BMI - Body Mass Index
Learn all about the Body Mass Index on this page. For a BMI calculator, charts, formulas and more, visit our BMI Charts, Formula and Calculator page.
What Is BMI?
BMI stands for Body Mass Index, and it measures body fat in relation to height and weight. The BMI is an inexpensive way to screen for and identify potential weight problems for adults. For both male and female adults, the BMI furnishes a fairly reliable indication of total body fat, and it correlates to more direct measures of body fat such as dual energy x-ray absorptiometry (DXA) and underwater weighing.
How Is BMI Calculated?
To calculate your BMI, you can use a BMI calculator that allows you to enter your height and weight. This calculator will return you a number representing your BMI. The formula used is your weight (in kilograms) divided by your height squared (in meters) or your weight (in pounds) divided by your height squared (in inches) multiplied by 703.
How Do You Interpret BMI Results?
BMI is interpreted the same for all adults. For children and teenagers, however, the BMI must be interpreted based on age and sex as well. The normal BMI range for an adult is 18.5 to 24.9. If your BMI is less than 18.5, you are considered underweight. If your BMI is in the 25-29.9 range, then you are overweight. A BMI of 30 or above indicates obesity and may be subject for concern.
What Are The Limitations of Using the BMI?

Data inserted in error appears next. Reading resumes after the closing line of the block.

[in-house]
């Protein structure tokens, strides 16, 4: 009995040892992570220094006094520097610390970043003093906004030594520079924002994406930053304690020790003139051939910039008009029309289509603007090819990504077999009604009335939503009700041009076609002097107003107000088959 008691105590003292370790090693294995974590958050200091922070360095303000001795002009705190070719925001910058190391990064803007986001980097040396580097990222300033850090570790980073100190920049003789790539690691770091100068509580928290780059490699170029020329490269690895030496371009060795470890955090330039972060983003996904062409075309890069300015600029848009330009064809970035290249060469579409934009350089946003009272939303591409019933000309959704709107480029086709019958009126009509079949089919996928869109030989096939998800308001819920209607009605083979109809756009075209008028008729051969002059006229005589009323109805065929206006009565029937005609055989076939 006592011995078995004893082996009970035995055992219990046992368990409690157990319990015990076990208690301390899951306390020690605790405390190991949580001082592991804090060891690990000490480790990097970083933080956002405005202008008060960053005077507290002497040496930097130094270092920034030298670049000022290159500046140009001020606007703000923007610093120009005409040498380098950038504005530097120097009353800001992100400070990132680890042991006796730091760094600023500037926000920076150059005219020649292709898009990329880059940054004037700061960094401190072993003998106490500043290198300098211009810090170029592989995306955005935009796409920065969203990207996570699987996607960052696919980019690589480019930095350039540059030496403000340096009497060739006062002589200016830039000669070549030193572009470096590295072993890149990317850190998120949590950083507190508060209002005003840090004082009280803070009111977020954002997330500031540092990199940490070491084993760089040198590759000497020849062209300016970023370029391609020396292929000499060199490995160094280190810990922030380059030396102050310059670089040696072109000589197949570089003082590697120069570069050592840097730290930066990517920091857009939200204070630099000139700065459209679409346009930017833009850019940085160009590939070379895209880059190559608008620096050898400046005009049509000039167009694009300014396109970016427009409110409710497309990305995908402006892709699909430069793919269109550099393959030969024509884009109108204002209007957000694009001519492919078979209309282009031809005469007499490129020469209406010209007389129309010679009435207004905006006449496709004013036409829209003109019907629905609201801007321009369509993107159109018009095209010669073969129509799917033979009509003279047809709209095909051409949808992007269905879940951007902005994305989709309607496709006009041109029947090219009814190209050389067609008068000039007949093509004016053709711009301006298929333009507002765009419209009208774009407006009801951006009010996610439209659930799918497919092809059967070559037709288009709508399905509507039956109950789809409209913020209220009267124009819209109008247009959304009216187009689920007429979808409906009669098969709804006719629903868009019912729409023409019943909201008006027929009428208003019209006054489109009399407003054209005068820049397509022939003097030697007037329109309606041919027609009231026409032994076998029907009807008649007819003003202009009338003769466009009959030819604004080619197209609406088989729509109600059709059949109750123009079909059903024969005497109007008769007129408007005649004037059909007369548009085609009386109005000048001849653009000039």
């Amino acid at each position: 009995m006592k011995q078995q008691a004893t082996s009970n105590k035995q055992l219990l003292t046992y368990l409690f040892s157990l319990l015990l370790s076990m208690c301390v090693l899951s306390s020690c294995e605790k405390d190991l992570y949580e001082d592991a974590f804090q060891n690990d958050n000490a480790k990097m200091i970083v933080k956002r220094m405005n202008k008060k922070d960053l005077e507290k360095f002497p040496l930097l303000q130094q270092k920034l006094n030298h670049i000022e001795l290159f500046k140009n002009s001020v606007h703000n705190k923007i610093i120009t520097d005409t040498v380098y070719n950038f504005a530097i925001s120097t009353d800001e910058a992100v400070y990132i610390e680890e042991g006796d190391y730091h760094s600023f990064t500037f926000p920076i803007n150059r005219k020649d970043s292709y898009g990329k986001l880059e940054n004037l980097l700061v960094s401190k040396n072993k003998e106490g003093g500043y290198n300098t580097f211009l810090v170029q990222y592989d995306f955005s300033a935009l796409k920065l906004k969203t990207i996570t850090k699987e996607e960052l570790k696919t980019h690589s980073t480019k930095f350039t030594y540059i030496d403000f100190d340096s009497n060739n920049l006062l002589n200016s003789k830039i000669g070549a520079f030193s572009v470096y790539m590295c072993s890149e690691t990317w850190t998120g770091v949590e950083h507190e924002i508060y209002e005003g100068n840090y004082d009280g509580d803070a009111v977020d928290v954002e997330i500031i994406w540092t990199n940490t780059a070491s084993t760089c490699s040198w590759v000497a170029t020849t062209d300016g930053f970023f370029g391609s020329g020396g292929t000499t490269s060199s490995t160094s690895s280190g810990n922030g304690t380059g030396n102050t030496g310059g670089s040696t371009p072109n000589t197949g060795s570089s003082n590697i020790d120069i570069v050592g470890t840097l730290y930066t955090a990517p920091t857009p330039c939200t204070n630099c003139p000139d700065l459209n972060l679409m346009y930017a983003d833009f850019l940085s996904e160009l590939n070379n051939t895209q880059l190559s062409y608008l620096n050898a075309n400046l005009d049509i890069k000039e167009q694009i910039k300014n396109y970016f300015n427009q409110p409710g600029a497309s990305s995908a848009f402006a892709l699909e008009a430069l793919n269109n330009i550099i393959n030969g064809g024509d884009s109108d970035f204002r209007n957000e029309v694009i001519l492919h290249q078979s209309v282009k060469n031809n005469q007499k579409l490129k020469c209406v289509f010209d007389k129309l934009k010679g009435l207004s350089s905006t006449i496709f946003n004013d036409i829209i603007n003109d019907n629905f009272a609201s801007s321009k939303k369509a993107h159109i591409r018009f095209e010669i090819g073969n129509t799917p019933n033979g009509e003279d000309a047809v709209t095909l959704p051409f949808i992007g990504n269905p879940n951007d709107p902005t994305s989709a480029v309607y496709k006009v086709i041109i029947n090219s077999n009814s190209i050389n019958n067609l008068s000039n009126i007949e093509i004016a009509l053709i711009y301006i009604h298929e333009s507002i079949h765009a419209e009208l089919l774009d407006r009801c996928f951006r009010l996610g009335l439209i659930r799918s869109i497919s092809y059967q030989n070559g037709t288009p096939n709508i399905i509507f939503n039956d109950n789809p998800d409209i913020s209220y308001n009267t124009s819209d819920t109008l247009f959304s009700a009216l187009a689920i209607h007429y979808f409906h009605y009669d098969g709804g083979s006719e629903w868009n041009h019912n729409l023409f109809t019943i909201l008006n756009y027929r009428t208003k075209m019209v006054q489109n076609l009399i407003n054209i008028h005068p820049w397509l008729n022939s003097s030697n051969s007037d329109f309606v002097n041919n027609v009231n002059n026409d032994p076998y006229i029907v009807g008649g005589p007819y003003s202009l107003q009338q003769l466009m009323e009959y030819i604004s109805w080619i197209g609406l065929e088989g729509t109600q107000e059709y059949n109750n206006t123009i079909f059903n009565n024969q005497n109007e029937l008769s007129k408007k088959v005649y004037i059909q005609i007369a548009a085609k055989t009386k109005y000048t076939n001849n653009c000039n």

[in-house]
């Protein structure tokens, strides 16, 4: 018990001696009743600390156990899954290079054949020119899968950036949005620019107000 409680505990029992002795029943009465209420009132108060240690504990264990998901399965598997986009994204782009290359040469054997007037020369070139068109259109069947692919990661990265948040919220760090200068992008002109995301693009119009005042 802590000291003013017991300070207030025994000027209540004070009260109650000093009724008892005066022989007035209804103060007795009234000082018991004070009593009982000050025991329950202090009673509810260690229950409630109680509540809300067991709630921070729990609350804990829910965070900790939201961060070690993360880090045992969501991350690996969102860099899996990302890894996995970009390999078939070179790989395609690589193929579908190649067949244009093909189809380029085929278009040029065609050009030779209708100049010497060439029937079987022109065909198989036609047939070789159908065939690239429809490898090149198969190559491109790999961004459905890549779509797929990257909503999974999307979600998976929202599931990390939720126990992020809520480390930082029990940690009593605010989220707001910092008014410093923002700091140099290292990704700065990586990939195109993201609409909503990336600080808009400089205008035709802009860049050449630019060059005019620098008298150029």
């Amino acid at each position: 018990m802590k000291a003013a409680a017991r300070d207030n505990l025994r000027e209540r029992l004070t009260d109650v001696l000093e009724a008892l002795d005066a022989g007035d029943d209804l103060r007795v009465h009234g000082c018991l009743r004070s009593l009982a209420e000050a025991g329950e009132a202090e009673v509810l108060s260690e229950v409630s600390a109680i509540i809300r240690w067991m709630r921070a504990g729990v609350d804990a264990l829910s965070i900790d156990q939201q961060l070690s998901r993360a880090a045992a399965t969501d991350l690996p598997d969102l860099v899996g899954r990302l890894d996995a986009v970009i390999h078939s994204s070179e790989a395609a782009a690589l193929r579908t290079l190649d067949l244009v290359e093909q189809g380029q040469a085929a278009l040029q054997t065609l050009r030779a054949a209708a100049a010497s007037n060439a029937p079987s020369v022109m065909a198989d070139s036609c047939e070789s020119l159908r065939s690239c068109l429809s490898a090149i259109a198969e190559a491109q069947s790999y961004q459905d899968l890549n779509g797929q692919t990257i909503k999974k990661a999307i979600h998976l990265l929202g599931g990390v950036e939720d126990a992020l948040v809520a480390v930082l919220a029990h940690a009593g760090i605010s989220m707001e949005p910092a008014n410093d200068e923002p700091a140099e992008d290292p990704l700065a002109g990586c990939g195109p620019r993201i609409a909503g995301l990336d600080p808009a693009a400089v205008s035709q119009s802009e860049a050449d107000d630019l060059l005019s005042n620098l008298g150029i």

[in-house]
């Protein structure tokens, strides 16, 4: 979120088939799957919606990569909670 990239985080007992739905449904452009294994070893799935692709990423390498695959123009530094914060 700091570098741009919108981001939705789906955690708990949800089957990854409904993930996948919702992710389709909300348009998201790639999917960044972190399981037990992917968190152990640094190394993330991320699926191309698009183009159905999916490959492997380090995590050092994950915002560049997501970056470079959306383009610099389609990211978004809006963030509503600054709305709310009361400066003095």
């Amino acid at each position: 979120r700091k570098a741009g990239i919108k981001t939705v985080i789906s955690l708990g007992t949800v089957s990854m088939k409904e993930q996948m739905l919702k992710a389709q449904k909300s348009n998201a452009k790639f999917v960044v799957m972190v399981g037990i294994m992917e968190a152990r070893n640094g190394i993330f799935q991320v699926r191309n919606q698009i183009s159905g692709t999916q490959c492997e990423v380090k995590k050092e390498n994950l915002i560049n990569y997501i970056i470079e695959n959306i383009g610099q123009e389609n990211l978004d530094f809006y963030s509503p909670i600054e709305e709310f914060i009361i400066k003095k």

The BMI does not take into account muscle mass, and consequently it may overestimate total body fat for athletes, weight lifters, or someone with a particularly muscular build. Those who have lost muscle mass, such as older people, may find that the BMI underestimates their total body fat. Although the BMI makes no distinction between the sexes for adults, women tend to have more body fat than men do at the same BMI.
What Should I Be Concerned About If I Have a High BMI?
A high BMI could mean increased risk of disease. Keep in mind, however, that the BMI is just one indicator of risk. You will also want to take into account your waist circumference and other risk factors. It is best to consult a physician before embarking upon any weight loss plan.
For someone with a BMI of 40 or above, the disease risk is "extremely high" when compared to someone of a normal weight and waist circumference. A BMI of 35-40 generally means a "very high" risk, and a BMI of 30-35 a "high" risk. Overweight people with a BMI of 25-29.9 experience an "increased" risk of disease. Obesity-associated diseases include Type 2 Diabetes, heart disease, high blood cholesterol, stroke, and certain cancers.
Weight loss is recommended if your BMI falls in the obese range or if it falls into the overweight range and you also have two or more risk factors such as high LDL-cholesterol, low-HDL cholesterol, premature heart disease, high blood glucose (sugar), smoking, a sedentary lifestyle, or high triglycerides. You can lower your risk of developing obesity-related diseases even with a weight loss as small as 10 percent of your current weight.
BMI Calculators - Standard and metric calculators, charts and formulas.
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